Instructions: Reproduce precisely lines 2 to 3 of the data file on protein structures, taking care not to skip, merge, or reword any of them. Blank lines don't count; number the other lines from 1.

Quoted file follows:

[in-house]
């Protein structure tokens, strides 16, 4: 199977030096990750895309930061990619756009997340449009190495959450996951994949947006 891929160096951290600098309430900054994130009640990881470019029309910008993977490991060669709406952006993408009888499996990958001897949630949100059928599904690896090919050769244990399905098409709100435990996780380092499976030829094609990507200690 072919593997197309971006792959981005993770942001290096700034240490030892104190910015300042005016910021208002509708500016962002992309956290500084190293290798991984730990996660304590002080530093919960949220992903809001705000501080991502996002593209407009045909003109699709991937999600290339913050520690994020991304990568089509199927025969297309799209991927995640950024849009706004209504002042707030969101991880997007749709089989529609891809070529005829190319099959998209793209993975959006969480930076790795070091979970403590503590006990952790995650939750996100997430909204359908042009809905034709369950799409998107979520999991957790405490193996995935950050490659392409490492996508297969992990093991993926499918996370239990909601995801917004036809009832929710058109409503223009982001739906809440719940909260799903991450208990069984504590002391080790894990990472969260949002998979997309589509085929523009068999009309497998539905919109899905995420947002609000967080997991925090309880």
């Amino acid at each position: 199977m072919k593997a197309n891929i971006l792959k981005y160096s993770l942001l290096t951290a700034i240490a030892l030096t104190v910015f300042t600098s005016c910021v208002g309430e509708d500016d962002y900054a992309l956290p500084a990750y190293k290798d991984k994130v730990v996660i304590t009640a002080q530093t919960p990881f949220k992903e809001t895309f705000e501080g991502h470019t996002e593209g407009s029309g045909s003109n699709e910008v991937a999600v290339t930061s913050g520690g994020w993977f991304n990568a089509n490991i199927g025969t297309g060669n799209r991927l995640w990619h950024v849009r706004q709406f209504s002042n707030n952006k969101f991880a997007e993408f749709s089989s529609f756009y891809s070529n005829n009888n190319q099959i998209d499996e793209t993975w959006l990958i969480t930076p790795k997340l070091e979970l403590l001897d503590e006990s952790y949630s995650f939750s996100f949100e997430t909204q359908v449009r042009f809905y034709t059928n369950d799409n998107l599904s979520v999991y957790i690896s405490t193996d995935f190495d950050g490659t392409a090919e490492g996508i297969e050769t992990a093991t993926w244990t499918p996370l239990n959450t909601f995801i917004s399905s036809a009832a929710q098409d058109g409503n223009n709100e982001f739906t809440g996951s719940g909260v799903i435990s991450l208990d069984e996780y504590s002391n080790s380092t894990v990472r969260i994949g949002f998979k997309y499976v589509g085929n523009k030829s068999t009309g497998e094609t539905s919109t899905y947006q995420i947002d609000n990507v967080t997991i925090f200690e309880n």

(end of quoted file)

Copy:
């Protein structure tokens, strides 16, 4: 199977030096990750895309930061990619756009997340449009190495959450996951994949947006 891929160096951290600098309430900054994130009640990881470019029309910008993977490991060669709406952006993408009888499996990958001897949630949100059928599904690896090919050769244990399905098409709100435990996780380092499976030829094609990507200690 072919593997197309971006792959981005993770942001290096700034240490030892104190910015300042005016910021208002509708500016962002992309956290500084190293290798991984730990996660304590002080530093919960949220992903809001705000501080991502996002593209407009045909003109699709991937999600290339913050520690994020991304990568089509199927025969297309799209991927995640950024849009706004209504002042707030969101991880997007749709089989529609891809070529005829190319099959998209793209993975959006969480930076790795070091979970403590503590006990952790995650939750996100997430909204359908042009809905034709369950799409998107979520999991957790405490193996995935950050490659392409490492996508297969992990093991993926499918996370239990909601995801917004036809009832929710058109409503223009982001739906809440719940909260799903991450208990069984504590002391080790894990990472969260949002998979997309589509085929523009068999009309497998539905919109899905995420947002609000967080997991925090309880």
């Amino acid at each position: 199977m072919k593997a197309n891929i971006l792959k981005y160096s993770l942001l290096t951290a700034i240490a030892l030096t104190v910015f300042t600098s005016c910021v208002g309430e509708d500016d962002y900054a992309l956290p500084a990750y190293k290798d991984k994130v730990v996660i304590t009640a002080q530093t919960p990881f949220k992903e809001t895309f705000e501080g991502h470019t996002e593209g407009s029309g045909s003109n699709e910008v991937a999600v290339t930061s913050g520690g994020w993977f991304n990568a089509n490991i199927g025969t297309g060669n799209r991927l995640w990619h950024v849009r706004q709406f209504s002042n707030n952006k969101f991880a997007e993408f749709s089989s529609f756009y891809s070529n005829n009888n190319q099959i998209d499996e793209t993975w959006l990958i969480t930076p790795k997340l070091e979970l403590l001897d503590e006990s952790y949630s995650f939750s996100f949100e997430t909204q359908v449009r042009f809905y034709t059928n369950d799409n998107l599904s979520v999991y957790i690896s405490t193996d995935f190495d950050g490659t392409a090919e490492g996508i297969e050769t992990a093991t993926w244990t499918p996370l239990n959450t909601f995801i917004s399905s036809a009832a929710q098409d058109g409503n223009n709100e982001f739906t809440g996951s719940g909260v799903i435990s991450l208990d069984e996780y504590s002391n080790s380092t894990v990472r969260i994949g949002f998979k997309y499976v589509g085929n523009k030829s068999t009309g497998e094609t539905s919109t899905y947006q995420i947002d609000n990507v967080t997991i925090f200690e309880n």